Too-Specific Top 10 – Swamped

(Urborg, Tomb of Yawgmoth | Art by John Avon)

Buying Into Black

Welcome to Too-Specific Top 10, where if there isn’t a category to rank our pet card at the top of, we’ll just make one up! (Did you know that Last Stand is the only five-color spell with the means to directly kill a target player?)

Recently, I completely reworked my five-color Cycling deck, which was known to spin its wheels a bit. To alleviate this, I switched commanders yet again, from Niv-Mizzet Reborn to Golos, Tireless Pilgrim. Now, instead of being almost completely reliant on the likes of Psychosis Crawler, I had a powerful weapon that could search for any land and put it directly onto the battlefield.

With that in mind, what land could completely drive a five-color deck and provide a bunch of finishing power? Why, Urborg, Tomb of Yawgmoth of course!

Turning every land into a Swamp is extremely potent, so all it takes is a quick search for some powerhouses to help this magical land close out a game quickly. Which got me thinking… what are the best cards that care about Swamps in EDH?


Top 10 Cards That Care About Swamps

All right, we’ll get to the criteria for our Too-Specific Top 10 list in a second, but first I wanted to share the decklist I’ve been talking about. You know, for inquiring minds and all that. To be clear, it’s not maxed out on power level at all, but it’s rapidly becoming my favorite deck to pull out of the bag now that it doesn’t durdle for decades.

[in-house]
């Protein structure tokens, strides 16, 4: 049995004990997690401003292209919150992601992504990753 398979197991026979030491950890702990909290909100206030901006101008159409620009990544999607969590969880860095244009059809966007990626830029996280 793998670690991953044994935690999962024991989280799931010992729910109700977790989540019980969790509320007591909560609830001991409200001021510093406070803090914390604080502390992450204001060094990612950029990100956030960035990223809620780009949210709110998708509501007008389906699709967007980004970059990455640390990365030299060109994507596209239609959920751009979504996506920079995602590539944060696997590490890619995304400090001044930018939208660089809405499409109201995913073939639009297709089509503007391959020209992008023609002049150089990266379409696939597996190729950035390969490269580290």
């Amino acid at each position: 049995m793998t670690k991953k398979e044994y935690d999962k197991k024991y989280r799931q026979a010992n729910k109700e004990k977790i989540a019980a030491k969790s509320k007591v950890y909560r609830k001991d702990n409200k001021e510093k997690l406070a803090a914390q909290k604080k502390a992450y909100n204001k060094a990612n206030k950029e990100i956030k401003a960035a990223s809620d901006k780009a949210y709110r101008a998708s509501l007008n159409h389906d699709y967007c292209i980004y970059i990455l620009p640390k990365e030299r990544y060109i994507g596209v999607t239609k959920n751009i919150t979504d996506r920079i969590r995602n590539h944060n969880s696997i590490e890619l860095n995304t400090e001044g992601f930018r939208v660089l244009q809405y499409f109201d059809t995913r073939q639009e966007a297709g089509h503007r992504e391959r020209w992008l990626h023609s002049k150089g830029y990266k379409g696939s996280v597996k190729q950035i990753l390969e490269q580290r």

Spin Cycle Swamp.0

Commander (1)
Creatures (20)
Ecnhantments (12)
Artifacts (4)
Instants (11)
Sorceries (14)
Lands (38)

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To give a quick rundown, after you search for Urborg, Tomb of Yawgmoth, you then try to win through various cards that care about Swamps in both a negative and positive way. From Karma to Filth to Roots of Life, it doesn’t take long for you to start gaining advantage and draining others’ life totals, all while you have half as many “Swamps” due to the massive amounts of bounce lands you’re playing.

That said, it’s doubtful that any of those particular three will make our list of the best cards that care about Swamps. Of the cards we’ve talked about so far, the one that would definitely make our list would be Urborg, Tomb of Yawgmoth, along with the ever-popular and ludicrously expensive Cabal Coffers.

Since we here at Too-Specific Top 10 are wanting to lean away from predictable boredom whenever possible, let’s just go ahead and overreact, eliminating lands from the equation entirely. Additionally, we’re not really looking for cards that merely mention Swamps, either, so let’s try and get a bit more specific and only include cards that care about the number of Swamps you or others control. I don’t know about you, but I personally don’t want the likes of Farseek at the top of our ‘Swamps matter’ list.